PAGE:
Nothing really new, but interesting.
Posts tagged “Willie Mitchell”
Stupid CBA’s frying my brain today. I was sort of right to begin with before I faked myself out. I think I’ve got it right now (correct me if I’m wrong).
50.5 (h) (ii)
A Club shall be permitted to have an Averaged Club Salary in excess of the Upper Limit resulting from Performance Bonuses solely to the extent that such excess results from the inclusion in Averaged Club Salary of (i) Exhibit 5 Individual “A” Performance Bonuses and “B” Performance Bonuses paid by the Club that may be earned by Players in the Entry Level System and (ii) Performance Bonuses that may be earned by Players pursuant to Section 50.2(b)(i)(C) above, provided that under no circumstances may a Club’s Averaged Club Salary so exceed the Upper Limit by an amount greater than the result of seven-and-one-half (7.5) percent multiplied by the Upper Limit (the “Performance Bonus Cushion”).
If you’re still awake, that just says if a player qualifies for a bonus under some terms (relevant in this case: one year deals following 100 days on IR, as with Mitchell), the team can go over the cap a bit for that year.
50.5 (h) (iii)
At the conclusion of each League Year, the amount of Performance Bonuses actually earned … shall be determined and shall be charged against the Club’s Upper Limit and Averaged Club Salary for such League Year. To the extent a Club’s Averaged Club Salary exceeds its Upper Limit as a result of [entry-level or veteran performance bonuses], then the Club’s Upper Limit for the next League Year shall be reduced by an amount equal to such excess
For the 2010-11 League Year, all of the above-described Performance Bonuses that could be earned by the Players under SPCs with a Club shall be counted against such Club’s Upper Limit for that League Year (with no opportunity for the Clubs to “carry over” any charges to their Upper Limit for the following League Year), unless the NHLPA extends this Agreement for one additional year to September 15, 2012, consistent with Section 3.1(b) of this Agreement, in which case accounting for the above-described Performance Bonuses in the 2010-2011 League Year shall be treated as set forth in paragraph (ii) above.
Because the PA did extend the CBA, we’re under the terms in the first quote (50.5 (h) (ii)). Earlier in Article 50, it says cap hit is calculated by max bonus potential, so the Wings have to account for the possibility of Mitchell (and Modano) earning all of their bonuses now.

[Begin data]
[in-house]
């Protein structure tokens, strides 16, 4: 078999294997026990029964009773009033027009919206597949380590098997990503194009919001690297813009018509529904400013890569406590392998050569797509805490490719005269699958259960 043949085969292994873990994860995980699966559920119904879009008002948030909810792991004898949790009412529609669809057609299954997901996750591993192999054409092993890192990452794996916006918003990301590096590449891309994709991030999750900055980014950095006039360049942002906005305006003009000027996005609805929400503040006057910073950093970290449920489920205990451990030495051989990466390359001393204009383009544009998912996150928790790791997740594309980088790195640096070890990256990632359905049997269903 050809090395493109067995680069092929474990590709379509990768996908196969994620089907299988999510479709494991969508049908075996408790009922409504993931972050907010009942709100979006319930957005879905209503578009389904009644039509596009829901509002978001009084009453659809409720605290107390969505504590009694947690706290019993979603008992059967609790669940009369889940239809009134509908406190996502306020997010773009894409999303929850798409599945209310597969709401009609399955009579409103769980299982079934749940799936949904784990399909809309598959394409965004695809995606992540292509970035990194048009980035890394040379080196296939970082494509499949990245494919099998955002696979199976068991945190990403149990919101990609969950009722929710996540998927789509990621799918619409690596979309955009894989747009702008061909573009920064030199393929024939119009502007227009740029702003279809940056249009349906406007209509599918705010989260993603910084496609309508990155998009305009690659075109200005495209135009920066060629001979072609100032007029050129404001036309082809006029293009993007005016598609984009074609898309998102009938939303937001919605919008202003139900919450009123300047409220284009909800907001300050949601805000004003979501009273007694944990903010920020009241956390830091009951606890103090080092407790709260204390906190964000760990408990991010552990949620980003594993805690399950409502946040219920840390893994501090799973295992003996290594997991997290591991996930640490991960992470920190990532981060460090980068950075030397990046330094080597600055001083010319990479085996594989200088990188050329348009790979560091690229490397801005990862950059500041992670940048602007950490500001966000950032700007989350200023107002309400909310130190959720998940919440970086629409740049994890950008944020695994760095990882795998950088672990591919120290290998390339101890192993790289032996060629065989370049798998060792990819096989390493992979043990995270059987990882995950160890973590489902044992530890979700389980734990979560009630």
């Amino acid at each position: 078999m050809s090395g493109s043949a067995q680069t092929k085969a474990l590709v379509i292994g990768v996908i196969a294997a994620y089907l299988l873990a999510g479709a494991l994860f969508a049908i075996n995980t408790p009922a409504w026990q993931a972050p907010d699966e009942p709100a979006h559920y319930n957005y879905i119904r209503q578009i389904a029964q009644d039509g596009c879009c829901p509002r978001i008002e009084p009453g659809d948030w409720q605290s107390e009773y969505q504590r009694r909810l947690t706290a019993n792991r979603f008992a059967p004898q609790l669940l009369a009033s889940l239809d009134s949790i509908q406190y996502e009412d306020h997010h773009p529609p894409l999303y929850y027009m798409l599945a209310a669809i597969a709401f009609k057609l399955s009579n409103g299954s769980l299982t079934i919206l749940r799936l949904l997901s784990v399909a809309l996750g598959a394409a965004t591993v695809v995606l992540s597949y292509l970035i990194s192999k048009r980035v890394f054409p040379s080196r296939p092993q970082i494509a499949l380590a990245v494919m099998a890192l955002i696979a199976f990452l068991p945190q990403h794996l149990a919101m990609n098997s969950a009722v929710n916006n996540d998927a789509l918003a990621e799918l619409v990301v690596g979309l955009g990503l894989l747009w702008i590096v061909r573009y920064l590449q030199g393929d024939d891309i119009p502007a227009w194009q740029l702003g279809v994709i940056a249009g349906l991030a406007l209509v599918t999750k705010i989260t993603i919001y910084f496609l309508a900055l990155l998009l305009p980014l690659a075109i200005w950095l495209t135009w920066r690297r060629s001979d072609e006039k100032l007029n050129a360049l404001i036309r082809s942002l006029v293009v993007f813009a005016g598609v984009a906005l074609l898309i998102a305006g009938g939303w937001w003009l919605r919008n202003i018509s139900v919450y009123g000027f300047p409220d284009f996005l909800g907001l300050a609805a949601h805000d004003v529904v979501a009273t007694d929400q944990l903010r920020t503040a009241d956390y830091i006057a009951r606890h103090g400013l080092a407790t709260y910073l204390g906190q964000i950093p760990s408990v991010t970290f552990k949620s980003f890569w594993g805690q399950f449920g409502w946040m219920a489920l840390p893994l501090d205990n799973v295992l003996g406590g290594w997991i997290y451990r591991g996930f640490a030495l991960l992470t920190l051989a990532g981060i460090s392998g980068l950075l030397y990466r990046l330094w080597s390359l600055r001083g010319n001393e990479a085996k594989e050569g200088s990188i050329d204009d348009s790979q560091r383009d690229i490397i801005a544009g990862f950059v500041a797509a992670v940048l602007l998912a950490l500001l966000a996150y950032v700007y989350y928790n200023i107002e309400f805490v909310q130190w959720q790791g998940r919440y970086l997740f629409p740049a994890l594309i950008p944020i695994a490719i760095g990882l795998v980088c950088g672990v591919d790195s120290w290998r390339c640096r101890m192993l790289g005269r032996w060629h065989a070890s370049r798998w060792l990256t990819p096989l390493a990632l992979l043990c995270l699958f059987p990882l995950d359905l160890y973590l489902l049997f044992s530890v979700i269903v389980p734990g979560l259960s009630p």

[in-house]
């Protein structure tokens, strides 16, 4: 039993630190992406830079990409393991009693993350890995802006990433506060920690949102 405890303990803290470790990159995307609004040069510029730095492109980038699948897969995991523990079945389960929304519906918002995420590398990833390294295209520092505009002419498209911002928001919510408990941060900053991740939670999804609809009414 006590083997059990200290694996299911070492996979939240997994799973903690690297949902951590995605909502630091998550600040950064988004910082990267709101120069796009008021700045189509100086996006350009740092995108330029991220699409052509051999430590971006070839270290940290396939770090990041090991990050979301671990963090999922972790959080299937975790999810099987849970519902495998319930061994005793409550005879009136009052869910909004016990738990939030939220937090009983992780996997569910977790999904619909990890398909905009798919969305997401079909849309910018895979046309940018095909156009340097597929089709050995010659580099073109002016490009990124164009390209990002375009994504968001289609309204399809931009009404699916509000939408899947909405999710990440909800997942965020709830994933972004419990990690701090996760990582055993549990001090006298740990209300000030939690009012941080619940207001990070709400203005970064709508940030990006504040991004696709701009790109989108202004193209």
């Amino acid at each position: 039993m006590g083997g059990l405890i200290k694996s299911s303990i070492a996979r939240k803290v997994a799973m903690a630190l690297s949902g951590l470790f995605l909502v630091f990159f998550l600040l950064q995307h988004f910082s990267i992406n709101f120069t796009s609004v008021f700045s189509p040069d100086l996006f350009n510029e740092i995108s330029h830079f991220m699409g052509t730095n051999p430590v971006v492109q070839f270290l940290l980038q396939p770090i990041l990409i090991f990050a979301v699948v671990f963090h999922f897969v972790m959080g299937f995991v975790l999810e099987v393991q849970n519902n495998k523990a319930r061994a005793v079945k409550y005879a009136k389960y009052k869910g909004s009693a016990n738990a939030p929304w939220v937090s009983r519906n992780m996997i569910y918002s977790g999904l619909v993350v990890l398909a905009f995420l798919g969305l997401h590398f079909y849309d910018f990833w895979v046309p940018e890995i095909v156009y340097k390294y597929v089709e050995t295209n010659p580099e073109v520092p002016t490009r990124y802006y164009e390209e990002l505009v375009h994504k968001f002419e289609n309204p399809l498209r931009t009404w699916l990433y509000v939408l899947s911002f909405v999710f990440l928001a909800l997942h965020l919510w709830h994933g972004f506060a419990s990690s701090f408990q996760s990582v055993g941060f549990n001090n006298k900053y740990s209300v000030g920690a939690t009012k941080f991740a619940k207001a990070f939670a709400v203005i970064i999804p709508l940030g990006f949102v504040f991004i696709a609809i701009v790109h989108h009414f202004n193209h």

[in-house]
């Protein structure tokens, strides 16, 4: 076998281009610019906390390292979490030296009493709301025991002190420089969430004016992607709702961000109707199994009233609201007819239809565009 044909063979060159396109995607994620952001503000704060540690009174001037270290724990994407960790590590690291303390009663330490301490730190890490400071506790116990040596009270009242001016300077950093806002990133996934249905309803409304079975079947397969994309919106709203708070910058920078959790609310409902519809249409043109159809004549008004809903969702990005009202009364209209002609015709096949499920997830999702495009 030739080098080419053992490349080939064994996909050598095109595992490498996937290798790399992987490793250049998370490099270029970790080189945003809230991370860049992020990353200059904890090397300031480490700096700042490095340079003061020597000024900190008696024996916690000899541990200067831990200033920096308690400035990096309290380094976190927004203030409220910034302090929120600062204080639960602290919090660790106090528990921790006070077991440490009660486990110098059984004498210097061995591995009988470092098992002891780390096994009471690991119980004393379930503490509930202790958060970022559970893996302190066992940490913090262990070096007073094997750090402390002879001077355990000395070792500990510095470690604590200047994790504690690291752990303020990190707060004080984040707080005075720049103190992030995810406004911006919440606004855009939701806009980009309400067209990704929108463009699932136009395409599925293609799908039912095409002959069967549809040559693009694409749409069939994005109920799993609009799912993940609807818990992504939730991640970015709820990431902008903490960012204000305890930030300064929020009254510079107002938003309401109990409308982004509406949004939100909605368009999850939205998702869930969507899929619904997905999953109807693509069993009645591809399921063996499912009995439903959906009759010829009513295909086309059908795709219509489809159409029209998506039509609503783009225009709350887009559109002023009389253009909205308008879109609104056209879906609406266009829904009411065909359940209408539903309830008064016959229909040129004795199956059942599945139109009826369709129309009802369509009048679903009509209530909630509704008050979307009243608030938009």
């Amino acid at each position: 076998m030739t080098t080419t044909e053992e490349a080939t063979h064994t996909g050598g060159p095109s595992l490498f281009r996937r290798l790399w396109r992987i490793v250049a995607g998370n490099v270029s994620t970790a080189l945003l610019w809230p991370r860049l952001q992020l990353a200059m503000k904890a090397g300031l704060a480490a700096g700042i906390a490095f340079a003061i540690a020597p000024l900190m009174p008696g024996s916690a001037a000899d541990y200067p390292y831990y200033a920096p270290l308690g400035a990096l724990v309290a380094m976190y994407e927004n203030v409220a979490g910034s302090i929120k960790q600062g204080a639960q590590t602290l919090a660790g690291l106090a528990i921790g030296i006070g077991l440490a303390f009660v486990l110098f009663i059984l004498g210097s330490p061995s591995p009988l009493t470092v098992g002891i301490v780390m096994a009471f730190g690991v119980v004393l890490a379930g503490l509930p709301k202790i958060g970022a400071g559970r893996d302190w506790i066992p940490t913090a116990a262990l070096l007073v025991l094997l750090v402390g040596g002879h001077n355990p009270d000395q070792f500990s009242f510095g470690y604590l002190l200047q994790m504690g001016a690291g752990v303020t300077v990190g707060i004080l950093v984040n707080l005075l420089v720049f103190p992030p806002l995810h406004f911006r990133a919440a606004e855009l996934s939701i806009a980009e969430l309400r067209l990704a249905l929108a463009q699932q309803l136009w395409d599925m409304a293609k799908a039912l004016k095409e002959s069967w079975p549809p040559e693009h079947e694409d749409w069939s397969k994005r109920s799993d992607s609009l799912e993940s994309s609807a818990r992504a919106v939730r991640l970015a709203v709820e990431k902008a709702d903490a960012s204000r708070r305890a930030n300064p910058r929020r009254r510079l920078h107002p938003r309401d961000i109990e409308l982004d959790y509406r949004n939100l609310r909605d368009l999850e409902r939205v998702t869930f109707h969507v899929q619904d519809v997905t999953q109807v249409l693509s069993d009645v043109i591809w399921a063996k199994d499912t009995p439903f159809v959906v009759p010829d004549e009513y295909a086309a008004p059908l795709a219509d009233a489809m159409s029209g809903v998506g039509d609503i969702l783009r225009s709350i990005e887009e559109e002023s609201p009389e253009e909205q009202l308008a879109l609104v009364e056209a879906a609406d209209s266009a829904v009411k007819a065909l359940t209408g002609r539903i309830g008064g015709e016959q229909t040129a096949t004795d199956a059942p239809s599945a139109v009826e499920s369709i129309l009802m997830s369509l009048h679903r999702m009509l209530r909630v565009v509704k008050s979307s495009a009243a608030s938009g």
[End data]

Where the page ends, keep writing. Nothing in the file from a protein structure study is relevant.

Put it all together and you have a situation where the Wings can calculate their payroll to a point over the cap for this year with bonuses and pay those bonuses on next year’s cap. Mitchell could still make a base salary of $1.2 million if Meech is moved and Abdelkader gets a cap hit of $875,000.
Update (06. Aug, 8:08 PM): Okay, never mind. I brain-cramped on bonuses. Any performance bonuses Mitchell might command would count toward his cap hit this year. Dumb mistake. Sorry about that…
He’d have to take $1.2 million or less total, which is not likely at all. But at least Holland and Mitchell’s agent have talked. – Matt
Update (1:43 PM): I should add that the current news is that San Jose and Washington are likely leading the chase for Mitchell. The Wings may not even be going for him. But it’s fun speculation. – Matt
If that speculation by Russo is at all accurate, the Wings could maybe do this, assuming they land Abdelkader at a cap hit of say $875,000 and move Meech. They’d have room to offer Mitchell up to $1.2 million in base salary and take the incentives on next year’s cap.
Not likely, but possible. If he wants to play here and if they go against their current “go, youth, go” stance on defense.
Using CapGeek’s new-fangled Flash-based cap calculator (sorry, iPhone/iPad users), I came up with the following lineup/payroll:
CAPGEEK.COM CAP CALCULATOR
Pavel Datsyuk ($6.700m) / Henrik Zetterberg ($6.083m) / Tomas Holmstrom ($1.875m)
Todd Bertuzzi ($1.937m) / Valtteri Filppula ($3.000m) / Johan Franzen ($3.954m)
Jiri Hudler ($2.875m) / Mike Modano ($1.250m) / Daniel Cleary ($2.800m)
Patrick Eaves ($0.750m) / Justin Abdelkader ($0.750m) / Darren Helm ($0.750m)
Drew Miller ($0.650m) / Kris Draper ($1.583m)
Nicklas Lidstrom ($6.200m) / Brian Rafalski ($6.000m)
Brad Stuart ($3.750m) / Niklas Kronwall ($3.000m)
Jonathan Ericsson ($0.900m) / Willie Mitchell ($1.500m)
Jakub Kindl ($0.883m)